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a - wake - (e)nd by Audrey Brown-Pereira
a - wake - (e)nd by Audrey Brown-Pereira
a - wake - (e)nd by Audrey Brown-Pereira
Regular price $30.00
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What does it mean to be a good Pacific woman? Audrey doesn’t care.

In her third collection a - wake - (e)nd, acclaimed poet Audrey Brown-Pereira turns a lens to her own life, transforming a mid-life crisis into opportunity. Set against an unkind pandemic, a Pacific evolving revolving, and a deteriorating environment, truth and lies play side-by-side in a book that breaks convention in joyful, energetic verse. By pulling at the threads of her life, the narrator finds herself asserting independence, tasting delicious freedom … and wanting more.

"These poems dance in liminal spaces, resist devolution, and circumnavigate conventions. A captivating exploration of transformation and self-design.” - Serie Barford, Author of Sleeping with Stones (Anahera Press)

Cover artwork by Serene Hodgman

About the author

Poet Audrey Brown-Pereira was born on Rarotonga, in the Cook Islands, and grew up in Papatoetoe in South Auckland. She is of Cook Island, Maori and Samoan descent. Brown-Pereira earned a BA from the University of Auckland and worked as a diplomat for the Cook Islands. Her work has appeared in journals such as Mauri Ola and Trout, and she has written for the art catalogs Akara ki Mua (2001) and Inei Konei (1998). Her performances include Teuki: Past with the Present (2002), which she performed at the New Zealand Fringe festival, and the experimental film The Rainbow (1998). Brown-Pereira’s collections of poetry include Threads of Tivaevae: Kaleidoscope of Kolours (2002), a collaborative work with Veronica Vaevae and Catherine George; and passages in between i(s)lands (2014).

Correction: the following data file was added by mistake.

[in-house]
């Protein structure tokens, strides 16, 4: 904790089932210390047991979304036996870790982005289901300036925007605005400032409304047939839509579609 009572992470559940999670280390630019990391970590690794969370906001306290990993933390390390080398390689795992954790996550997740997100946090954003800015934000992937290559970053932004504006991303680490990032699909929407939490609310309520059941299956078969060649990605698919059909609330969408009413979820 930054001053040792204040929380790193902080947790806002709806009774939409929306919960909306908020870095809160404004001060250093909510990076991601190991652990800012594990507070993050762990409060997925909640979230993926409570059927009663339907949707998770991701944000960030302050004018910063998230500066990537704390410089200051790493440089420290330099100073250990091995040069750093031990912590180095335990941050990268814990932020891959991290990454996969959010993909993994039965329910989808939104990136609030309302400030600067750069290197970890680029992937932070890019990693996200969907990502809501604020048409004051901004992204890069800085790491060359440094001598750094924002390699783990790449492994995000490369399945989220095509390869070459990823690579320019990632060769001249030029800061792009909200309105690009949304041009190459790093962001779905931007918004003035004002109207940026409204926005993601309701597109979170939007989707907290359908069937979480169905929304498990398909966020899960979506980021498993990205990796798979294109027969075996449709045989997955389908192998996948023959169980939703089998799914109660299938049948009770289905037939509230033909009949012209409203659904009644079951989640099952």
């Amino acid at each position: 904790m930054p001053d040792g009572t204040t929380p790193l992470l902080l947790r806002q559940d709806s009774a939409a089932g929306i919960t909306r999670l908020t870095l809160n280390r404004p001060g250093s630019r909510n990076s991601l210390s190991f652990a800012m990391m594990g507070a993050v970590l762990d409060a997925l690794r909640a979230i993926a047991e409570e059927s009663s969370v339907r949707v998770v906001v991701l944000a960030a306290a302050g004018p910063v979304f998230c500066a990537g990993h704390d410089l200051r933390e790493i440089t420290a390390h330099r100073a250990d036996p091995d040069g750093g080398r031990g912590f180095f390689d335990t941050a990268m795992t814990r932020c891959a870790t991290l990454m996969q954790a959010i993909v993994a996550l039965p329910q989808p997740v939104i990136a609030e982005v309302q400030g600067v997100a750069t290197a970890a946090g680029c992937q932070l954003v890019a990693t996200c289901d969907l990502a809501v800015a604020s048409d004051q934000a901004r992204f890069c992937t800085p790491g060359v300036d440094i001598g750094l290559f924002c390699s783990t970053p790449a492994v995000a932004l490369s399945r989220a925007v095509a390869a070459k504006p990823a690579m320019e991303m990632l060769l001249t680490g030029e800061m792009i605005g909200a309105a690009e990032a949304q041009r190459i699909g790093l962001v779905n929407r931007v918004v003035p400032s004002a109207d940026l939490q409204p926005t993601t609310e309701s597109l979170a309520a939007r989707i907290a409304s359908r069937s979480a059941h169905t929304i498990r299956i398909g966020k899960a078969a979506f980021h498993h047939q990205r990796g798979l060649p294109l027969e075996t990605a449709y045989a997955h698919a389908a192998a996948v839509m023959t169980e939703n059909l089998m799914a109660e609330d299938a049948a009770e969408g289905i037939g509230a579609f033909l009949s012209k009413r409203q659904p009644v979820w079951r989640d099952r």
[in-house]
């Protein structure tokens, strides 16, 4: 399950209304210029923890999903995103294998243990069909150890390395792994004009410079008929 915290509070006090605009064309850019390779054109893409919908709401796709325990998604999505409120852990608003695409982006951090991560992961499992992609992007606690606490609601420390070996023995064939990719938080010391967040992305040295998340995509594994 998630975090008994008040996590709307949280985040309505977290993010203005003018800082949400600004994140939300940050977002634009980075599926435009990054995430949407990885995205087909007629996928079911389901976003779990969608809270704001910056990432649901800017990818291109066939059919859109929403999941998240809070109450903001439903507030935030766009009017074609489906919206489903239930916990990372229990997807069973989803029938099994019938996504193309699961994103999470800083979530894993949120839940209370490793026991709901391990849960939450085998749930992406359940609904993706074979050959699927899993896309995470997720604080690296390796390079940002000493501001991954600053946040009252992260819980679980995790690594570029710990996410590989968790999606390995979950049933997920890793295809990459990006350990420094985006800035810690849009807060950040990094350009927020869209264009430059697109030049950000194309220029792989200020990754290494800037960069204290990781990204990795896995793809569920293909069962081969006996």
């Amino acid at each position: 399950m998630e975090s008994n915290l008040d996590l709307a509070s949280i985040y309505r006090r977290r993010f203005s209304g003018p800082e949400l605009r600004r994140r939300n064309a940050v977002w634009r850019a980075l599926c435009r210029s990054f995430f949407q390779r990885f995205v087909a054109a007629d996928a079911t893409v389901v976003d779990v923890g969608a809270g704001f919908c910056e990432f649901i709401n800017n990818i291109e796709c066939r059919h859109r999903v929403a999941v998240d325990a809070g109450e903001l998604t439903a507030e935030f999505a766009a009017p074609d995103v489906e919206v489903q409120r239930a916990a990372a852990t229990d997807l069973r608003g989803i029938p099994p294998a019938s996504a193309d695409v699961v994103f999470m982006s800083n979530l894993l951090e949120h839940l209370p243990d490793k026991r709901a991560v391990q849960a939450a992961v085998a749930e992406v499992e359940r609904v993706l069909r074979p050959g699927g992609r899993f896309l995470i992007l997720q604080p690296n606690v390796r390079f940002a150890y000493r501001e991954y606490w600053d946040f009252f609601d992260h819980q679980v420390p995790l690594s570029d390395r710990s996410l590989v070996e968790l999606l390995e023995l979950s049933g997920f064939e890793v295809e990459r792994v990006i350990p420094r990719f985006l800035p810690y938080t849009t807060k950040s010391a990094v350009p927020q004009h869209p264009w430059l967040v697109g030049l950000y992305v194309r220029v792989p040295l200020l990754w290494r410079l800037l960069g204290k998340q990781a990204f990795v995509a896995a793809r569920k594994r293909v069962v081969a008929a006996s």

Describing her second book’s long genesis and investment in plural histories and identities to Craig Santos Perez, Brown-Pereira noted, “Since writing my first book, Threads of Tivaevae, I have moved from New Zealand to Samoa to the U.S. and back to Samoa. I was also lucky enough to take my children on our way back to Samoa through the Cook Islands, to where I was born and where many of my family still live and many have passed on and are buried. The use of ‘i(s)lands’ enables it to be my journey, my observations, my imagination, my truth, my lies, and is powerful in the sense that I take ownership of who I am. But by the same contradiction, ‘I’ is always in relation to others, like she is XYZ’s daughter, granddaughter, mother, wife, sister, cousin etc. … there is more ‘we’ than ‘I’ being from and living in the Pacific.”

In 2012, Brown-Pereira took part in the spoken word festival Poetry Parnassus in London. She lives in Samoa.